Chelsea grind out vital win over Sunderland

Posted by Phil Lythell

At the end of what has been a draining week, everyone connected to Chelsea can look back at the 2-1 win over Sunderland as mission accomplished. With four games scheduled over the past nine days, and the start of that run beginning in the worst possible way with defeat at Southampton, emerging with the victory was all that mattered.

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The three points were essential given the results that occurred elsewhere. Arsenal's traditional late-season surge had seen them overtake the Blues and earn a brief foothold in the top four after their win at West Bromwich Albion, but events at Stamford Bridge have pushed them back down to fifth. At White Hart Lane, the 2-2 draw between Tottenham and Everton allowed Chelsea to reel in Andre Villas-Boas' team as well while also further stretching the gap between them and the Toffees, who still retain ambitions of Champions League football next season.

Substance over style was the order of the day, and it was successfully achieved even if the match was far from comfortable. The new-manager effect saw Sunderland take the field with added motivation, determined to make an impression on their controversial gaffer, Paolo Di Canio. The Black Cats kept a very good shape throughout the match and made themselves very difficult to break down, though they were also able to offer a credible threat going forward despite the absence of the injured Steven Fletcher and the benched Danny Graham.

Sunderland were set up to exploit Chelsea's lethargy, which was inevitable given the grueling fixture list that they have had to endure throughout the entire campaign, never mind the last week or so. There was little snap in the home side's play and there was a distinct lack of energy. It is hard to criticize the players too much when the demands upon them have been so relentless, yet there were still some causes for concern.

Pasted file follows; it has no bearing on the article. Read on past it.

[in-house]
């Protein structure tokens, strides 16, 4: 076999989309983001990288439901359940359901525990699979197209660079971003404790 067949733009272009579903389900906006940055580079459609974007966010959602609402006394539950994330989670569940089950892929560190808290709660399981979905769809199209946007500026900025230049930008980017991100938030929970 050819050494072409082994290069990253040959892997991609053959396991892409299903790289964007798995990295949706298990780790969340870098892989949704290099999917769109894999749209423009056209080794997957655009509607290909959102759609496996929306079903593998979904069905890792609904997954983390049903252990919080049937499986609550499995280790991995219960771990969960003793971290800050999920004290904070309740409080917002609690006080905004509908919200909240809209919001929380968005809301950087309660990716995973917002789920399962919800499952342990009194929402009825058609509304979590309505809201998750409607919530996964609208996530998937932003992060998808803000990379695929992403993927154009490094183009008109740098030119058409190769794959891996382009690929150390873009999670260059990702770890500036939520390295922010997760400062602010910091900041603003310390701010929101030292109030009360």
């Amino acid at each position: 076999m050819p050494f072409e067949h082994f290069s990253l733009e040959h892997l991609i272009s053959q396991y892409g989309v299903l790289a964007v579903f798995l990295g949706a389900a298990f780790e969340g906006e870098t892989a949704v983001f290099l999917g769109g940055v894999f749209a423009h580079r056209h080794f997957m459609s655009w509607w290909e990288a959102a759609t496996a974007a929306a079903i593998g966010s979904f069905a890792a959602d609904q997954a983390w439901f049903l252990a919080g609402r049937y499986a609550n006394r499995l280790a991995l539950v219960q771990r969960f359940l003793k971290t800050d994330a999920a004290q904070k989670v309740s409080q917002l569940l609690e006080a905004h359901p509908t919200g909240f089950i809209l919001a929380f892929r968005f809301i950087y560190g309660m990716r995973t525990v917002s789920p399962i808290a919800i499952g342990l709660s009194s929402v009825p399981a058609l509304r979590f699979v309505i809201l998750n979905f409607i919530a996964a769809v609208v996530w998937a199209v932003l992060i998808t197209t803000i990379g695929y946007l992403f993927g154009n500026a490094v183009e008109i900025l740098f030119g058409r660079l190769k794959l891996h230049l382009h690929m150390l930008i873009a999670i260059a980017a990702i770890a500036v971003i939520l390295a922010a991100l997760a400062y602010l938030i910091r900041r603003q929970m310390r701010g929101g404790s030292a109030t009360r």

The team was understandably feeling the effects of their physical exertions, though it was their sluggishness of thought that was often the biggest threat to attaining victory. There were several occasions when an extra touch was taken when a sharper option was available, and openings were spurned as a result. It is hoped that the mental deficiency is merely the product of tiredness and that batteries can be amply restored during what is a quieter week ahead, even if there is still the small matter of a trip to Russia to take on Rubin Kazan on Thursday.

More worrying is the drop off in quality in the team's passing. It was evident for the whole 90 minutes against Southampton and resulted in Chelsea being unable to gain any momentum in the game. The failing was repeated in the first half against Manchester United, though thankfully they emerged after halftime reacquainted with their ability and deservedly won the match. Sunderland were the latest recipients of Chelsea's sloppiness, and this inaccuracy could quite easily have cost the Blues victory.

There was also a distinct feeling of panic when the Blues had the ball at their feet in their own half toward the end of the match. The absence of any composure was probably the reason that Frank Lampard came on as a late substitute, though much of the hurried and desperate balls were being played by centre backs David Luiz and Branislav Ivanovic.

For once, not one of the "Three Amigos" could find any rhythm in their play. Eden Hazard, Juan Mata and Oscar were all unnaturally subdued and they lacked the spark that could have ended the game as a contest and prevented the fraying of supporters' nerves in the closing stages.

Thankfully, Fernando Torres put in a display that will warm the cockles. Coming on as a halftime substitute for Demba Ba, Torres put in another decisive display -- his second in four days -- that was the difference between one point and three. The Spaniard has had people queuing up to criticise him this season -- this blog included -- but he appears to be finding form at a crucial stage. Of course, hopes have been raised before, though rarely has he managed to string two games together of equal effectiveness. As the club arrives at the business end of the season, it would be the perfect time for Torres to mine a rich vein of form.

Chelsea now have a small break from the Premier League as the Europa League and FA Cup take centre stage, and by the time they return to action against Fulham on April 17, they are likely to be sitting behind Arsenal once again, due to the Gunners' expected home victory over Norwich in the interim.

Every point is precious, hence why the result last weekend at St Mary's was so disappointing, though equally it highlights why the win over Sunderland was so imperative. The display might not win too many plaudits from neutral observers, but seven more results like that and Champions League football will be on the menu next season.

Let the grind continue.

Follow Phil Lythell on Twitter @PhilLythell

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